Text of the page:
The Austintown Senior Center was filled with rousing rounds of military songs and patriotic pride at a veteran recognition ceremony hosted by Crossroads Hospice on Wednesday evening.
"A veteran is someone who, at one point in his life, wrote a blank check to the United States for an amount up to an including their lives," hospice chaplain Dan Tayman read from a poem at the ceremony.
Nearly all of the 67 veterans invited were in attendance to receive pins and enjoy a community meal. Among them were Homer Marsh and Robert Bishop.
Marsh, 88, was drafted into the U.S. Army at the age of 18 and taken out of highschool as a senior. He then served in World War II, where he was captured as a prisoner of war just 35 days before the end of the war.
"They starved us to death. I only had an eighth of a loaf of bread to eat each day, and it was black bread," he said.
Tribune Chronicle photos / Margaret Thompson
U.S. Army veteran Sgt. E-5 Gary Kommel, 65, right, presents U.S. Navy veteran Robert Bishop on Wednesday a plaque recognizing his service. Bishop was aboard the USS Tennessee during the bombing of Pearl Harbor. His said his ship was hit by two Japanese bombs.
With the end of the war, he said he and the other prisoners of war were turned over to the police and eventually taken to New Jersey.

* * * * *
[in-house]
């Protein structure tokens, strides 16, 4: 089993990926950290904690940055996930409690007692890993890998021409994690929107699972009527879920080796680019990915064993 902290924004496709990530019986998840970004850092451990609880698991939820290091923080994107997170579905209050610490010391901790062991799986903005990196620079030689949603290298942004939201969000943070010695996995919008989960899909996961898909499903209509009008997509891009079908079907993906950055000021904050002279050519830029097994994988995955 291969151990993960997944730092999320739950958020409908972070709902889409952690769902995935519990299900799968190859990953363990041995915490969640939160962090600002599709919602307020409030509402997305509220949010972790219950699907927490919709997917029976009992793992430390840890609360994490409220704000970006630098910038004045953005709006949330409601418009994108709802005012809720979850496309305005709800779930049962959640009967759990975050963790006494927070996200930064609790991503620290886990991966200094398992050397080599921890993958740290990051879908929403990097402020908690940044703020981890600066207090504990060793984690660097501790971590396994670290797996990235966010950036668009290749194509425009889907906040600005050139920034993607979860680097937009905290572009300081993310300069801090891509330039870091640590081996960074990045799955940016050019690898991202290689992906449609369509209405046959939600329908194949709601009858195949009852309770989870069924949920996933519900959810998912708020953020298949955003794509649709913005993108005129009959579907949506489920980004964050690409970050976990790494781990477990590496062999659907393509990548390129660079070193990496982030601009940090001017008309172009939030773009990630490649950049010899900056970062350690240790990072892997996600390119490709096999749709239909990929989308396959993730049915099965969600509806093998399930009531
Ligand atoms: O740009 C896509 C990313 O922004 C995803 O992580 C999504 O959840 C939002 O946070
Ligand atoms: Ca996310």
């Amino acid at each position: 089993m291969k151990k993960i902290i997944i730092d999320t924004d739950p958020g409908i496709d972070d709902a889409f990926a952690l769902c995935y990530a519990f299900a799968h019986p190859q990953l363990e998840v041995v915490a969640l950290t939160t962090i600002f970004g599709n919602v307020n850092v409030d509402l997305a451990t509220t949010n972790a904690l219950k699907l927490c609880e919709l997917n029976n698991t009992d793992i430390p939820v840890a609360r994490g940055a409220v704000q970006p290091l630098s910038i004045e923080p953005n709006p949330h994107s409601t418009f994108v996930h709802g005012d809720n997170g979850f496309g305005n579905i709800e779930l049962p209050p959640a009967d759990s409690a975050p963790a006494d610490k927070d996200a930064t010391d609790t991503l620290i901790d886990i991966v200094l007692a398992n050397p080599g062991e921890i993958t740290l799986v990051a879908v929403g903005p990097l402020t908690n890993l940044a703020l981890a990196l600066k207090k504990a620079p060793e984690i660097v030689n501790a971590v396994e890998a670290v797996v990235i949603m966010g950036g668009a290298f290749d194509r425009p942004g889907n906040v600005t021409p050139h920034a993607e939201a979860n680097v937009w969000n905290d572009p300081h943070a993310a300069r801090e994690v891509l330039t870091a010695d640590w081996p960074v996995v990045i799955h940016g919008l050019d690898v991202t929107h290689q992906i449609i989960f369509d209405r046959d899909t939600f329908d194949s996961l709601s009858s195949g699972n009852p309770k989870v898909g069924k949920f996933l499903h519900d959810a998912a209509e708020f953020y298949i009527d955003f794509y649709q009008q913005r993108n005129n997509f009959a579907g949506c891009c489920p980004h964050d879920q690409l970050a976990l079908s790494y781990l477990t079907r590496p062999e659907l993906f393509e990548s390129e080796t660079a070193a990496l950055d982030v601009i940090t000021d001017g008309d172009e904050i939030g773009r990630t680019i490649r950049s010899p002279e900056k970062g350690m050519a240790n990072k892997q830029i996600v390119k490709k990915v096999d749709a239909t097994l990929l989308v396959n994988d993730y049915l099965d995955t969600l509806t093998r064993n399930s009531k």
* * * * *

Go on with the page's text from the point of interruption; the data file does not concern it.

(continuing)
Bishop, 92, served with the U.S. Navy and was aboard the USS Tennessee when it was hit during the attack on Pearl Harbor.
"I didn't see any of the bombing because my station was below deck," he said.
He said there had been a rumor that there might be a landing that day so they were preparing for it but the landing never came. Instead he said his ship was hit with two bombs, killing several on board.
"We wondered what in the world was going on, we could hear the explosions," he said.
It wasn't until hours later that he was able to surface and survey the damage. Bishop's time wasn't just wrapped up into that one day through. The ship was repaired and he with it participated in 13 major operations and the Battle of Surigao Strait in the Philippines in October 1944.
Bishop controlled the 14-inch guns and said it was "just his trigger finger" involved. The battle was won by the U.S. Navy, he said in less than 12 minutes.
U.S. Army veteran Ron Borngesser Sr., who helps run the senior center's veteran corner, also helped organize the event with Crossroads Hospice. Borngesser served with the Signal Corp in Germany during the Vietnam War.
"We have to keep the freedom going and the respect going," he said.